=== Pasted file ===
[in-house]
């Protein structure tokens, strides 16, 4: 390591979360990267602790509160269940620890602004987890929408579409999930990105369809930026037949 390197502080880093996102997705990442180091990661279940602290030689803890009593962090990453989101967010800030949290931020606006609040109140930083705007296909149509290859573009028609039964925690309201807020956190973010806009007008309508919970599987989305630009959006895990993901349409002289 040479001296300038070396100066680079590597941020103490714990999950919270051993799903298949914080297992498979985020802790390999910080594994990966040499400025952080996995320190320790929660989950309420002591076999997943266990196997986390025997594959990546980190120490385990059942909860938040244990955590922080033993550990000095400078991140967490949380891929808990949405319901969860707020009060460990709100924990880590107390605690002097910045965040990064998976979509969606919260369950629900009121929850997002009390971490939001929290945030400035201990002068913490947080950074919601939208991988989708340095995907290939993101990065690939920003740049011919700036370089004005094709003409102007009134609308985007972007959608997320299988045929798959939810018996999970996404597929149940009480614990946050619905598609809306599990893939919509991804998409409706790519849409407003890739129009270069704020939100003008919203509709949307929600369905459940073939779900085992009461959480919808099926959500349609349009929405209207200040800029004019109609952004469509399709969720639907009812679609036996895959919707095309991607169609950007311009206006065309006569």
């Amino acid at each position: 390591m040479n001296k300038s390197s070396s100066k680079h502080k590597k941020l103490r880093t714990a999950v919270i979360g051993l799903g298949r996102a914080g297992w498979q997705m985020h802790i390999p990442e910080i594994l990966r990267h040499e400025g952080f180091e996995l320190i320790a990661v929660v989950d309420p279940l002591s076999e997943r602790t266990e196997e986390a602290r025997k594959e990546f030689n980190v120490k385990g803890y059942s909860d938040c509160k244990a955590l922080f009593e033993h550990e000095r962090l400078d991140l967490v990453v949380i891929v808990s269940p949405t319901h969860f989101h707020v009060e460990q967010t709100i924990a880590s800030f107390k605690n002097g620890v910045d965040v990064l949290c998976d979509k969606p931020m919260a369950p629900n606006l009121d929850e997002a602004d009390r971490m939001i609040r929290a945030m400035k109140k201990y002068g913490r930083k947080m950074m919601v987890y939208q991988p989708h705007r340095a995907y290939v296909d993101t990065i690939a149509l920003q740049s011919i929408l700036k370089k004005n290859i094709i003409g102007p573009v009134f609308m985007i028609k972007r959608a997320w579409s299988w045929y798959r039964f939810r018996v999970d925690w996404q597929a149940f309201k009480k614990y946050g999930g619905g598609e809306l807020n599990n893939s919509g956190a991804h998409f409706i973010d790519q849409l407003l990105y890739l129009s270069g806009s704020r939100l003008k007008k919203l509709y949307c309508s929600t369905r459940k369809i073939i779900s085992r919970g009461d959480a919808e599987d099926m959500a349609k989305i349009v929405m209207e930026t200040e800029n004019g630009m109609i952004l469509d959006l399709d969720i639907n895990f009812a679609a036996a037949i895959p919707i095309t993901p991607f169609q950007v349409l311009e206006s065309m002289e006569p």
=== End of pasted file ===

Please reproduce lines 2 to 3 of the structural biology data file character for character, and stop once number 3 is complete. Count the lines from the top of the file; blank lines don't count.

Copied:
């Protein structure tokens, strides 16, 4: 390591979360990267602790509160269940620890602004987890929408579409999930990105369809930026037949 390197502080880093996102997705990442180091990661279940602290030689803890009593962090990453989101967010800030949290931020606006609040109140930083705007296909149509290859573009028609039964925690309201807020956190973010806009007008309508919970599987989305630009959006895990993901349409002289 040479001296300038070396100066680079590597941020103490714990999950919270051993799903298949914080297992498979985020802790390999910080594994990966040499400025952080996995320190320790929660989950309420002591076999997943266990196997986390025997594959990546980190120490385990059942909860938040244990955590922080033993550990000095400078991140967490949380891929808990949405319901969860707020009060460990709100924990880590107390605690002097910045965040990064998976979509969606919260369950629900009121929850997002009390971490939001929290945030400035201990002068913490947080950074919601939208991988989708340095995907290939993101990065690939920003740049011919700036370089004005094709003409102007009134609308985007972007959608997320299988045929798959939810018996999970996404597929149940009480614990946050619905598609809306599990893939919509991804998409409706790519849409407003890739129009270069704020939100003008919203509709949307929600369905459940073939779900085992009461959480919808099926959500349609349009929405209207200040800029004019109609952004469509399709969720639907009812679609036996895959919707095309991607169609950007311009206006065309006569």
């Amino acid at each position: 390591m040479n001296k300038s390197s070396s100066k680079h502080k590597k941020l103490r880093t714990a999950v919270i979360g051993l799903g298949r996102a914080g297992w498979q997705m985020h802790i390999p990442e910080i594994l990966r990267h040499e400025g952080f180091e996995l320190i320790a990661v929660v989950d309420p279940l002591s076999e997943r602790t266990e196997e986390a602290r025997k594959e990546f030689n980190v120490k385990g803890y059942s909860d938040c509160k244990a955590l922080f009593e033993h550990e000095r962090l400078d991140l967490v990453v949380i891929v808990s269940p949405t319901h969860f989101h707020v009060e460990q967010t709100i924990a880590s800030f107390k605690n002097g620890v910045d965040v990064l949290c998976d979509k969606p931020m919260a369950p629900n606006l009121d929850e997002a602004d009390r971490m939001i609040r929290a945030m400035k109140k201990y002068g913490r930083k947080m950074m919601v987890y939208q991988p989708h705007r340095a995907y290939v296909d993101t990065i690939a149509l920003q740049s011919i929408l700036k370089k004005n290859i094709i003409g102007p573009v009134f609308m985007i028609k972007r959608a997320w579409s299988w045929y798959r039964f939810r018996v999970d925690w996404q597929a149940f309201k009480k614990y946050g999930g619905g598609e809306l807020n599990n893939s919509g956190a991804h998409f409706i973010d790519q849409l407003l990105y890739l129009s270069g806009s704020r939100l003008k007008k919203l509709y949307c309508s929600t369905r459940k369809i073939i779900s085992r919970g009461d959480a919808e599987d099926m959500a349609k989305i349009v929405m209207e930026t200040e800029n004019g630009m109609i952004l469509d959006l399709d969720i639907n895990f009812a679609a036996a037949i895959p919707i095309t993901p991607f169609q950007v349409l311009e206006s065309m002289e006569p």